An impressive landmark of Pre-Colombian history is the Machu Picchu on a 2,430 altitude! One of its main structures is the Temple of the Sun, linked to the ancient indigenous Inca religion. Is it true, however, that the Inca sacrificed humans to their Gods? In this post we explore various death practices, including on mummification and Inca human sacrifices. Finally, we learn more about the effect of the coronavirus pandemic on Peruvian burial customs, focusing forced cremation!
Pre-Colombian civilizations, like the Inca and the Chimú, revered their dead in special burial chambers, called Huacas. Additionally, these Andean peoples left their dead at summits of mountains or in the Huacas. Due to the climate of these regions, the bodies would often turn into mummies that remain very well preserved.
Another burial technique originally used by the Aymara and later by the Inca too, was the Chullpas. Those were funerary towers, where they placed the deceased in a fetal position. In addition to that, sometimes they adorned the Chullpas with carvings of lizards. To these ancient civilizations, lizards were symbols of life and regeneration since they could regrow their tails!
The Incas, not unlike other Andean peoples, thought that death has many levels. Firstly, there was of course the biological death of the body. Secondly, there was a more social death. That meant that the dead may be forgotten from the social life since they were not active members anymore.
However, evidence shows that there were many cases both in before and during Inca times that social death did not follow biological death. Specifically, that applied to rich individuals and significant members of the society, such as Emperors and their wives.
The Incas mummified, preserved and clothed their relatives after death, and often did not even consider them fully dead. Additionally, at times the ruling descendant Emperors of these mummified royals would interpret the will of their deceased ancestors. Finally, during special days every year they brought the dead out of their palaces and threw parades to their honor.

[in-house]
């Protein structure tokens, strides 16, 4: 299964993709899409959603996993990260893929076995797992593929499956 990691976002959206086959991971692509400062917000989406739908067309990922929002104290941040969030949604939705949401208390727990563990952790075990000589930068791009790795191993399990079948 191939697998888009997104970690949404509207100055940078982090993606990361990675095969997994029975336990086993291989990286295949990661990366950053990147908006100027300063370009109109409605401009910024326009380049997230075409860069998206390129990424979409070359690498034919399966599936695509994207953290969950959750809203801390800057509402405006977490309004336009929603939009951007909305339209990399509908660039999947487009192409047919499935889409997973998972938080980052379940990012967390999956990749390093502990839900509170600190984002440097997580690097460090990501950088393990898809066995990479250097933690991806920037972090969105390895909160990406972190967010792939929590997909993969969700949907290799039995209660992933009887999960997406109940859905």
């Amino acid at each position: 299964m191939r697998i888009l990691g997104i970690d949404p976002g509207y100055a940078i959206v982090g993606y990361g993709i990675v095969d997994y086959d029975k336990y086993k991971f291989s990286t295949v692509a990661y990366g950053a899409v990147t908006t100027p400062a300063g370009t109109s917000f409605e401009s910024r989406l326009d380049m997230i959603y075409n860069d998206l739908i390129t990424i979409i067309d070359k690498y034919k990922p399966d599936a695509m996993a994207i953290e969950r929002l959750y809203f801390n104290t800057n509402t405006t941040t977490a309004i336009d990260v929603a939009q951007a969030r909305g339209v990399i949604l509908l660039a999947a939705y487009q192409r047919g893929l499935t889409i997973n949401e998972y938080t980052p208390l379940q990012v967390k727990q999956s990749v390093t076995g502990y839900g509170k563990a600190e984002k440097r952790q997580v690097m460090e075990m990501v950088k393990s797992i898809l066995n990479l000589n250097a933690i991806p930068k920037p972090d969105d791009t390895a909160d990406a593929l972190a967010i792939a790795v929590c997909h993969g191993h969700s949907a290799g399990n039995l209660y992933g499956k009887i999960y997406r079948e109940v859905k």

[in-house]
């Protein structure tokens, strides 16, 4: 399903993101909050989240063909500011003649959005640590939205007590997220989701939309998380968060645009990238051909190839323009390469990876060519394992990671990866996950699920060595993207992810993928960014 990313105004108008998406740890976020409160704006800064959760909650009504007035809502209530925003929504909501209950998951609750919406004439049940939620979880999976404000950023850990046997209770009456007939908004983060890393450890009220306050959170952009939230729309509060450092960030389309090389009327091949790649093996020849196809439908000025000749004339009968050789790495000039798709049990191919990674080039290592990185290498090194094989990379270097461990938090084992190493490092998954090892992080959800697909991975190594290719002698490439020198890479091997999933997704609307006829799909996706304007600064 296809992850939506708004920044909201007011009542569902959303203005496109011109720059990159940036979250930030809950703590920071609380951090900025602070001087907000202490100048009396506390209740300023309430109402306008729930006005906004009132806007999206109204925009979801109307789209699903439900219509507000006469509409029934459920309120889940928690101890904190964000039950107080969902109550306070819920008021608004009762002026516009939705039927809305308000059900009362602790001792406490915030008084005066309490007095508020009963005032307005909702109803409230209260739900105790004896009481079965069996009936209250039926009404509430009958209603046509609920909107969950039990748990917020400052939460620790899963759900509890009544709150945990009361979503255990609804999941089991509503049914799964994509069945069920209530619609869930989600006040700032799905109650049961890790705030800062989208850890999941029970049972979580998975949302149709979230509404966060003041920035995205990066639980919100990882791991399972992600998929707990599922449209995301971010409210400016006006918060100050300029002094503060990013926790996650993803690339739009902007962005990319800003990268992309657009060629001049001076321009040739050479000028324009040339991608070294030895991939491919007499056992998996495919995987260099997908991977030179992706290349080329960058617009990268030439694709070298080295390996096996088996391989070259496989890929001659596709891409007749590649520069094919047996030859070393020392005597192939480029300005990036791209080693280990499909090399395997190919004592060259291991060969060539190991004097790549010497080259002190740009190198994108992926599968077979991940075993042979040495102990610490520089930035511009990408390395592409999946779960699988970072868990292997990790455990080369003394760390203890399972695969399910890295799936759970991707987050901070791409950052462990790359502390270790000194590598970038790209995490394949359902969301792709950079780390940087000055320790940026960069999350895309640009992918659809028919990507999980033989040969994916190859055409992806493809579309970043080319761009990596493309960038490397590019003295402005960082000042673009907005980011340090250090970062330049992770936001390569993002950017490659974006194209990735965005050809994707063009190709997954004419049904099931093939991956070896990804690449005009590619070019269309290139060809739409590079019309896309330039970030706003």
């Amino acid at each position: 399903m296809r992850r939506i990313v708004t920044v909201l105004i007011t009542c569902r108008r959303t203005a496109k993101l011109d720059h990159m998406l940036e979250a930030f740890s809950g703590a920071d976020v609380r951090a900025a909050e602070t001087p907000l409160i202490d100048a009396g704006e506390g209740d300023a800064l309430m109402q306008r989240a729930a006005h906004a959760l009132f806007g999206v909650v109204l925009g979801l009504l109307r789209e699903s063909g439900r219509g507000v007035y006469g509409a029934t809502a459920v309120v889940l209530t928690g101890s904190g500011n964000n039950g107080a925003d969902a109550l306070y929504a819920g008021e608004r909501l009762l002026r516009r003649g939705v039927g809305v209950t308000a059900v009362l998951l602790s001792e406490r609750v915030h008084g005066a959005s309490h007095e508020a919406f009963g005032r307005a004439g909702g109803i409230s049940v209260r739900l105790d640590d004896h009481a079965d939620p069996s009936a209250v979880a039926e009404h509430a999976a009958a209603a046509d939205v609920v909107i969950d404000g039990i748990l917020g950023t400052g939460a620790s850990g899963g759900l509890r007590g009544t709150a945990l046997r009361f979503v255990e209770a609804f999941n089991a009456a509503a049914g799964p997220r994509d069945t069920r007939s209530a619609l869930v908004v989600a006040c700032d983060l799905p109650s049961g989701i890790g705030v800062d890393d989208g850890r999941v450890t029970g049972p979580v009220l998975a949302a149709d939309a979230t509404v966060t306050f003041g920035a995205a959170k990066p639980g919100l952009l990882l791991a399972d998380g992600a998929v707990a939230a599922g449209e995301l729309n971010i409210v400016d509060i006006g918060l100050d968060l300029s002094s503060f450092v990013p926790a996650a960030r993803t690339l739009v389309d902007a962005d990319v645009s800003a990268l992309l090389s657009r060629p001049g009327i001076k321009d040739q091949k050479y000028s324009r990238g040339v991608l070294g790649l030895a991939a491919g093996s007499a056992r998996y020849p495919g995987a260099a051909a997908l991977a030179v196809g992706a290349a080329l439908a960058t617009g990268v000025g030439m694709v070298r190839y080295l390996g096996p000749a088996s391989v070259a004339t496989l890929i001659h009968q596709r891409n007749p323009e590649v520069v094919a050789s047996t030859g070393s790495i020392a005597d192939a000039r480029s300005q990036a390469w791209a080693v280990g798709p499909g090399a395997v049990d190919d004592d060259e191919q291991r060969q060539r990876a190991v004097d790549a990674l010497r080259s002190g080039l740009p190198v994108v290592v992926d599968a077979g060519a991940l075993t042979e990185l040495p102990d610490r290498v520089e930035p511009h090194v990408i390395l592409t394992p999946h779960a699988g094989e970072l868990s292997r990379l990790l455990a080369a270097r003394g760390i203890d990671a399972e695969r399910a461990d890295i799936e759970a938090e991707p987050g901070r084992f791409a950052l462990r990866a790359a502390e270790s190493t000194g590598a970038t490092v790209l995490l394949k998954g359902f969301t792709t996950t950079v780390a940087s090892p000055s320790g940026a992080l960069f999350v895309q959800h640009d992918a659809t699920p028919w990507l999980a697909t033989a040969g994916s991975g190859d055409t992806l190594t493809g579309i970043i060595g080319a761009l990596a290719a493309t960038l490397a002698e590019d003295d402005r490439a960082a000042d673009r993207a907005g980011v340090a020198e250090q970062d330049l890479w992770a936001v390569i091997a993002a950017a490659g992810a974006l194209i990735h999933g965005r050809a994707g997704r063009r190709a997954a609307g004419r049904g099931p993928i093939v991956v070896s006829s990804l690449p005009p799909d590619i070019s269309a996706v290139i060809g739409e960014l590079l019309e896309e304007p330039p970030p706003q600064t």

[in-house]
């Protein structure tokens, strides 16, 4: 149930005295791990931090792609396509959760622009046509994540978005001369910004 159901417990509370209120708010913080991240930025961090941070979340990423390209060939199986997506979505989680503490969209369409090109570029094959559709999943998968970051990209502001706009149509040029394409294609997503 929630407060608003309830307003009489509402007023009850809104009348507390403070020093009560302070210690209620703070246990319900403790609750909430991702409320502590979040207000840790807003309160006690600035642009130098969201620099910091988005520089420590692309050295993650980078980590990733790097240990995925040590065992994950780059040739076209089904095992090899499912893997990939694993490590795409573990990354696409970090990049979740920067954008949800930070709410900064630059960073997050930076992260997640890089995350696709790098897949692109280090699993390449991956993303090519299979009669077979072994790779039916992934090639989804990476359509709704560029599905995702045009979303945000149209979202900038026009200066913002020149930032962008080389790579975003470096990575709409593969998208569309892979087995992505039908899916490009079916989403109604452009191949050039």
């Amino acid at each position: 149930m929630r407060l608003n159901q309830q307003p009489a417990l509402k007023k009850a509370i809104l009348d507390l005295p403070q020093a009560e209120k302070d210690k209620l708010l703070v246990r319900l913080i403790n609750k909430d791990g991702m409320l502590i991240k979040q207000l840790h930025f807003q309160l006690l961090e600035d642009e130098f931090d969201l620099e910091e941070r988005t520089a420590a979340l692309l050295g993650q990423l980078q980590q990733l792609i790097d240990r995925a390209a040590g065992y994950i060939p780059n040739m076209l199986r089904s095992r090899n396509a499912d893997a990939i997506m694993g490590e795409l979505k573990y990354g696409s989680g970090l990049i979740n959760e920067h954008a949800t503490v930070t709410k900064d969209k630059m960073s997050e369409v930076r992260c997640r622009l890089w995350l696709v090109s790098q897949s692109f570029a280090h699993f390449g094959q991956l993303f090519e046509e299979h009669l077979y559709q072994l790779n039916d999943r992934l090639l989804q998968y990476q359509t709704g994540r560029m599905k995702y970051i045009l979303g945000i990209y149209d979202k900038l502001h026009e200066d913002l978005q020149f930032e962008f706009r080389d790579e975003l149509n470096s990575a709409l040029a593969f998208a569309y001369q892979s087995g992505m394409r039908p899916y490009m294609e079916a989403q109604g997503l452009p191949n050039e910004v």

Experts suggest that the Inca Empire managed to spread so successfully and quickly partially due to how they treated other cultures. For example, that included burial traditions but also elements of reverence of the ancestors. Such ancestral devotion shared by many Andean populations, after all. As a result, the capital city of the Inca Empire, Cuzco, quickly became a very important religious center.
Families from all across the Empire sent their dead loved ones to Cuzco so priests could honor them at the Temple of the Sun. Additionally, the Incas, just like the Mayans and the Aztecs, also practiced human sacrifices. Inca human sacrifices did not take place as a sign of cruelty, though. They saw themselves as the Children of the Sun. Therefore, it was their holy duty to perform human sacrifices at the Temple of the Sun. Moreover, the sacrificed were often children and were called Qhapaq hucha.
First of all, priests fattened up the children often for years prior to the sacrifice. Additionally, they thought that only the healthiest and purest of them are good enough to be sacrificed. After all, the the Gods deserved the best!
Human sacrifices often happened during a famine or to honor the death of an Emperor. Additionally, sacrifices could appease the Gods in order to avoid harsh weather conditions. The children had to consume coca leaves and/or alcohol in order to minimize pain and resistance. Thereafter, priests transferred the children to mountain tops, where they often left them unconscious to freeze to death.